Ontario introduces sweeping changes to spur housing construction

Ontario Construction News staff writer

Reducing developer charges, allowing more than two units to be built on single residential lots, and pursuing rent-to-own programs are included a host of measures Ontario announced Tuesday aimed at tackling the housing crisis.

The Progressive Conservative government has promised to build 1.5 million homes in 10 years, and introduced the More Homes Built Faster Act to spur and speed up development.

According to the province, Toronto will need 285,000 new homes, Ottawa will need 151,000, Mississauga will need 120,000 and Brampton will need 113,000. Premier Doug Ford has granted the mayors of Toronto and Ottawa strong mayor powers to overrule council when votes conflict with housing goals.

Steve Clark
Steve Clark

“For too many Ontarians, including young people, newcomers, and seniors, finding the right home is still too challenging,” said Steve Clark, minister of municipal affairs and housing. “This is not just a big-city crisis: the housing supply shortage affects all Ontarians, including rural, urban and suburban, north and south, young and old.”

Clark says his plan plan puts in place actions to support the development of “gentle density” – housing like triplexes or garden suites – to bridge gaps between single family homes and high-rise apartments. That means exclusionary zoning rules in certain municipalities would cancelled to allow property owners to build three units on one lot, without lengthy approvals and development charges.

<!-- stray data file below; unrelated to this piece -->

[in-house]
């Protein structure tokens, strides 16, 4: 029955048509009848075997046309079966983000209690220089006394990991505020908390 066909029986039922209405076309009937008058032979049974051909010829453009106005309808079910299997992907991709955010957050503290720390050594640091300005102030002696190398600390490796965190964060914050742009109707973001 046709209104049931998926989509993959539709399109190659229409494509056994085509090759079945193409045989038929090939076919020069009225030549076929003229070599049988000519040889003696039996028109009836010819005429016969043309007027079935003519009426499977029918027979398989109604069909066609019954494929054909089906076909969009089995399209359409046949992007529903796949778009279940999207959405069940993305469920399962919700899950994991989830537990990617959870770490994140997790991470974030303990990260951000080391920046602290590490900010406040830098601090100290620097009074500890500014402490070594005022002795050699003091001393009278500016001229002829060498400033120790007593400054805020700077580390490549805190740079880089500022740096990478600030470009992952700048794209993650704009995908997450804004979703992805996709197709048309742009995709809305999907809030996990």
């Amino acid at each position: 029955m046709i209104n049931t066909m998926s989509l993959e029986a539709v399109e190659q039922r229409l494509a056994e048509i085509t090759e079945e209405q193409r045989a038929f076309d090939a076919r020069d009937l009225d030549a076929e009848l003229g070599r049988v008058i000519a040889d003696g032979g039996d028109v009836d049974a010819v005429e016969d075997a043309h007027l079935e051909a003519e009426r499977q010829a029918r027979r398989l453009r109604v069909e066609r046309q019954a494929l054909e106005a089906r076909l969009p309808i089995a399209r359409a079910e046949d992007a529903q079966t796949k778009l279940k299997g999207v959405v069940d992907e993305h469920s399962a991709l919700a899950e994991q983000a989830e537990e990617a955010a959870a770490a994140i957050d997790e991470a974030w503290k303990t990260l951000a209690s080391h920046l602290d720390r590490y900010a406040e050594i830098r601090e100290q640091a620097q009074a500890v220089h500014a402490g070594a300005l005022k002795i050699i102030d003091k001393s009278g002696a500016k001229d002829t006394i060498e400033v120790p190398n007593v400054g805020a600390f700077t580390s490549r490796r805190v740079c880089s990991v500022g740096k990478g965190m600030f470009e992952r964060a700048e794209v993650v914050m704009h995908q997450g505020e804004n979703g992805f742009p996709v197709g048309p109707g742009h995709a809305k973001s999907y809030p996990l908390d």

The province also proposes to freeze, reduce and exempt fees associated with new home construction in order to spur building. Affordable housing, non-profit housing and inclusionary zoning units — meaning affordable housing in new developments — as well as some “attainable” units would be exempt from various charges.

Rental builders would also see development charges reduced, with larger discounts on family-sized units.

The government will also consult with the public, stakeholders and municipalities while engaging with Indigenous communities to review provincial housing and land use planning policies to find ways to remove more barriers to getting homes built.

“Ontario’s housing supply crisis is a problem which has been decades in the making. It will take both short-term strategies and long-term commitment from all levels of government, the private sector and not-for-profits to drive change,” said Michael Parsa, Associate Minister of Housing.

Actions in the plan include:

  • Creates a new attainable housing program to drive the development of housing. Sites across all regions of Ontario will be considered, including those in the north, central, east and southwest regions.
  • Increases the Non-Resident Speculation Tax rate from 20 per cent to 25 per cent to deter non-resident investors from speculating on the province’s housing market and help make home ownership more attainable for Ontario residents.
  • Freezes and reduces government charges to spur new home construction and reduce the costs of housing.
  • Builds more density near transit, unlocking innovative approaches to design and construction, and removing red tape to get shovels in the ground faster.
  • Increases consumer protection measures for home buyers and consulting on ways to help more renters become homeowners.


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